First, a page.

Automatic Gain Control (AGC) in Receivers

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1 Automatic Gain Control (AGC) in Receivers Iulian Rosu, YO3DAC / VA3IUL AGC was implemented in first radios for the reason of fading propagation (defined as slow variations in the amplitude of the received signals) which required continuing adjustments in the receiver s gain in order to maintain a relative constant output signal. Such situation led to the design of circuits, which primary ideal function was to maintain a constant signal level at the output, regardless of the signal s variations at the input of the system. Now AGC circuits can be found in any device or system where wide amplitude variations in the output signal could lead to a lost of information or to an unacceptable performance of the system. Automatic Gain Control (AGC) circuits are employed in many systems where the amplitude of an incoming signal can vary over a wide dynamic range. The role of the AGC circuit is to provide a relatively constant output amplitude so that circuits following the AGC circuit require less dynamic range. If the signal level changes are much slower than the information rate contained in the signal, then an AGC circuit can be used to provide a signal with a well defined average level to downstream circuits. In most system applications, the time to adjust the gain in response to an input amplitude change should remain constant, independent of the input amplitude level and hence gain setting of the amplifier. The large dynamic range of signals that must be handled by most receivers requires gain adjustment to prevent overload or IM of the stages and to adjust the demodulator input level for optimum operation. A simple method of gain control would involve the use of a variable attenuator between the input and the first active stage. Such an attenuator, however, would decrease the signal level, but it would also reduce the S/N of any but the weakest acceptable signal. Gain control is generally distributed over a number of stages, so that the gain in later stages (the IF amplifiers) is reduced first, and the gain in earlier stages (RF and first IF) is reduced only for signal levels sufficiently high to assure a large S/N. If the RF gain is small is enough switching in/out an attenuator at RF only for sufficiently high signal levels. Variable gain control for the later stages can operate from low signal levels. Variable-gain amplifiers are controlled electrically, and when attenuators are used in receivers, they are often operated electrically either by variable voltages for continuous attenuators or by electric switches (relays or diodes) for fixed or stepped attenuators. AGC Block Diagram The input signal is amplified by a Variable Gain Amplifier (VGA), whose gain is controlled by an external signal VC. The output from the VGA can be further amplified by a second stage to generate and adequate level of Vo. Some the output signal s parameters, such as amplitude, carrier frequency, index of modulation or frequency, are sensed by the detector; any undesired component is filtered out and the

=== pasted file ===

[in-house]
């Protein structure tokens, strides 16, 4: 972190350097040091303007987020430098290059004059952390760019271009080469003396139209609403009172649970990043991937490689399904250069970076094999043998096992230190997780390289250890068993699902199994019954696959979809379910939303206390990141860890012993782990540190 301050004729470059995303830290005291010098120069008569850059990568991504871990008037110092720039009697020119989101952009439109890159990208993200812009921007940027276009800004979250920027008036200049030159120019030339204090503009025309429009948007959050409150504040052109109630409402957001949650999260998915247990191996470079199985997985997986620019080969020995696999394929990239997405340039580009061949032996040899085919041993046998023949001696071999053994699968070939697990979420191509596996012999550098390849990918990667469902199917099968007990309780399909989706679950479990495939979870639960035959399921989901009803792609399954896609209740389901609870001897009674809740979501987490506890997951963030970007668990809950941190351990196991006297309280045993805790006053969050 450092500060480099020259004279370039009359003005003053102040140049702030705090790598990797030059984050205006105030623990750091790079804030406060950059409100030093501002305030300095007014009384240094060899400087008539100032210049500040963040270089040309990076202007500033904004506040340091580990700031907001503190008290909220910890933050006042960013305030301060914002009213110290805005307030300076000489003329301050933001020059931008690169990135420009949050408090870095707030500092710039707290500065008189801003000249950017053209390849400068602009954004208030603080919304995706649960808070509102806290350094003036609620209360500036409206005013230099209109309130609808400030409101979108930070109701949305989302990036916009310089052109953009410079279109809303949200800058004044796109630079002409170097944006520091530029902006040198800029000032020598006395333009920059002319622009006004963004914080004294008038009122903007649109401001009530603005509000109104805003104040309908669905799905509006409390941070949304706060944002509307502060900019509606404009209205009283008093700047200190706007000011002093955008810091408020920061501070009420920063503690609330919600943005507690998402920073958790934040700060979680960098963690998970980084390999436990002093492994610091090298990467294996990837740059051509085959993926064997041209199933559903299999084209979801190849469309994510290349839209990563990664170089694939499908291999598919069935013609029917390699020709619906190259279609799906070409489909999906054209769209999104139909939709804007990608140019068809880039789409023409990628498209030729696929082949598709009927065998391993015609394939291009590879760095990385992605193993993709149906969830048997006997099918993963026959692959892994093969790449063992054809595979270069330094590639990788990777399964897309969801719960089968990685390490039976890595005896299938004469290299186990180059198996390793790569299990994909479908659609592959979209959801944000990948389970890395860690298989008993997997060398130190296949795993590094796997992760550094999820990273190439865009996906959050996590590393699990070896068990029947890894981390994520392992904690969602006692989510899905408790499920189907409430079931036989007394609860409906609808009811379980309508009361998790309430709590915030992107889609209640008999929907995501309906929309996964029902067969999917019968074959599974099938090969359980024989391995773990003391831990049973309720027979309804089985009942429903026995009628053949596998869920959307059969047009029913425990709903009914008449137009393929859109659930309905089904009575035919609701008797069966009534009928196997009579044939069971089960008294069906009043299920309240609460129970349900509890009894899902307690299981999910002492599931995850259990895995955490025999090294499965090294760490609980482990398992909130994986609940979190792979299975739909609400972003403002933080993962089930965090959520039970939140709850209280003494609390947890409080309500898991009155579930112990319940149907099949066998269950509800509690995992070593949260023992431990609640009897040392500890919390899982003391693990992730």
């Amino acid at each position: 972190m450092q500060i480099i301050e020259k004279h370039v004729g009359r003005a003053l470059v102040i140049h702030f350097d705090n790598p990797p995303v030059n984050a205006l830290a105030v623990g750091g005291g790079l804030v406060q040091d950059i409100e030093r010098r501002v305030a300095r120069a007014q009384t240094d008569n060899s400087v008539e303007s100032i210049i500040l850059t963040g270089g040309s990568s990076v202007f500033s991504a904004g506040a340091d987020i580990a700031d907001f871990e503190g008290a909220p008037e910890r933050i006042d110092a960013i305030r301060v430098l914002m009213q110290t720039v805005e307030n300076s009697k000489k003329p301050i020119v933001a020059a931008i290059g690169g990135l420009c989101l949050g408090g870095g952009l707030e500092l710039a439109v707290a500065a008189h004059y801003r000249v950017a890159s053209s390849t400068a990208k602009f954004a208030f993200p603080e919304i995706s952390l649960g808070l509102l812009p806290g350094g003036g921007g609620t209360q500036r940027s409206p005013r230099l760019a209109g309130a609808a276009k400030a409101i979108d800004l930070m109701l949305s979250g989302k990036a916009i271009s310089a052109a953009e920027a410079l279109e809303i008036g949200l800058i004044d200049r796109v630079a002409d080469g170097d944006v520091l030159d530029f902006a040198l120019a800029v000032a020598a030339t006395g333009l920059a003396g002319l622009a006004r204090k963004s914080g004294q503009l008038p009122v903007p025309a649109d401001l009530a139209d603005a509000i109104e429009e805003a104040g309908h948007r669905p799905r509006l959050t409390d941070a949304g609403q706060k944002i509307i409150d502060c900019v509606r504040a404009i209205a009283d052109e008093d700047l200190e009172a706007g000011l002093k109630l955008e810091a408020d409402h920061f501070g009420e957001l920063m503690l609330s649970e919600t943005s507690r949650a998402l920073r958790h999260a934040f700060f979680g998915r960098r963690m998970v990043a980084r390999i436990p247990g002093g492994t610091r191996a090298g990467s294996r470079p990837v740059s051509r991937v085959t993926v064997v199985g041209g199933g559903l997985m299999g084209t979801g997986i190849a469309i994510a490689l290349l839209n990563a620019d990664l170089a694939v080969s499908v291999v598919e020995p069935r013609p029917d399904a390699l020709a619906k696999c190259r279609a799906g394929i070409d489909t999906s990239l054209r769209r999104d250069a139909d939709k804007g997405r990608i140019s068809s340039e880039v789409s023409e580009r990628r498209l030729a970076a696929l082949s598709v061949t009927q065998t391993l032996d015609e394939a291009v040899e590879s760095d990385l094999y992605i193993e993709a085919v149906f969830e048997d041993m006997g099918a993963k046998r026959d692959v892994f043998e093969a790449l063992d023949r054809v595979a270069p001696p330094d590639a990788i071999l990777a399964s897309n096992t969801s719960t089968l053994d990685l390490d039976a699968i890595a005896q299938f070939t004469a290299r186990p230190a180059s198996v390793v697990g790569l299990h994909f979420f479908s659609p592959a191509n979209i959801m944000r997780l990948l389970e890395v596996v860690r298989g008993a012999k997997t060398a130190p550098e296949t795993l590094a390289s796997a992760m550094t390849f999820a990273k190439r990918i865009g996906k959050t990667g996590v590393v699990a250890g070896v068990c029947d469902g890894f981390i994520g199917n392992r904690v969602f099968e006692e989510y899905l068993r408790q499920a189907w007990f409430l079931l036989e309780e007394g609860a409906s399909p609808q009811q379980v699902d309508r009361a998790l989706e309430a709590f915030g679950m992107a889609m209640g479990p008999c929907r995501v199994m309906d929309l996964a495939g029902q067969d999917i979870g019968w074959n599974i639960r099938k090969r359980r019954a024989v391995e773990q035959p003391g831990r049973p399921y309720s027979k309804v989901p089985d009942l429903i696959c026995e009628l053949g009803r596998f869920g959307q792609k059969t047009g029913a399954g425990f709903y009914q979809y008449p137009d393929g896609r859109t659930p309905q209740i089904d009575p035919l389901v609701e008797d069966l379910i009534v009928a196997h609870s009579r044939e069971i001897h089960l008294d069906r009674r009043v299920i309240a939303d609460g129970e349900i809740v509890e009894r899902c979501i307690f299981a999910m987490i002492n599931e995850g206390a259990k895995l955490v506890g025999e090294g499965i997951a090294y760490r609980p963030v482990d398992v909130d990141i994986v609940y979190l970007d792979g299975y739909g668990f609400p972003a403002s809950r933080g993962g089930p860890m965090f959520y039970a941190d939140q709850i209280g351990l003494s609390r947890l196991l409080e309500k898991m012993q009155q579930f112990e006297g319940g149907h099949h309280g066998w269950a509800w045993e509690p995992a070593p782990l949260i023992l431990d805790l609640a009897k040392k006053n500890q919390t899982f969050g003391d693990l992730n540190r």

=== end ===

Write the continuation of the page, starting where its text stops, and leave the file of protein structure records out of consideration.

2 remaining signal is compared with a reference signal. The result of the comparison is used to generate the control voltage (Vc) and adjust the gain of the VGA. If the control time constants are determined primarily by the detector circuit and the additional amplifier has a wider bandwidth than the detector, then the attack and decay times will be shortened by the amount of the post-amplification An AGC circuit in the receiver provides a substantially constant signal level to the demodulator independent of the input signal level. AGC Ideal Transfer Function For low input signals the AGC is disabled and the output is a linear function of the input, when the output reaches a threshold value (V1) the AGC becomes operative and maintains a constant output level until it reaches a second threshold value (V2). At this point, the AGC becomes inoperative again; this is usually done in order to prevent stability problems at high levels of gain. If the gain loop is much greater than 1, the steady state change in the input is greatly reduced. AGC Real Transfer Function The line A, B, C represents a system that has no AGC applied. The output increases linearly with the input signal until point B is reached, when some element in the signal chain overloads and becomes non-linear. Generally from point B to C the output signal is distorted and, unless the input signal is reduced, the system is unusable. Increasing this value increases the slope of the line A to B and reduces the input signal level at which the signal distorts. The line A, D, E represents a system that has AGC applied. The slope A, D is greater than unity and indicates that the AGC has gain prior to the AGC detector. The transition from a linear to constant output at D is known as the AGC knee or threshold. From D to E the output level does not increase in response to an increase in input signal. How flat the section of the line D to E is depends on the overall AGC loop gain and is called the AGC Slope.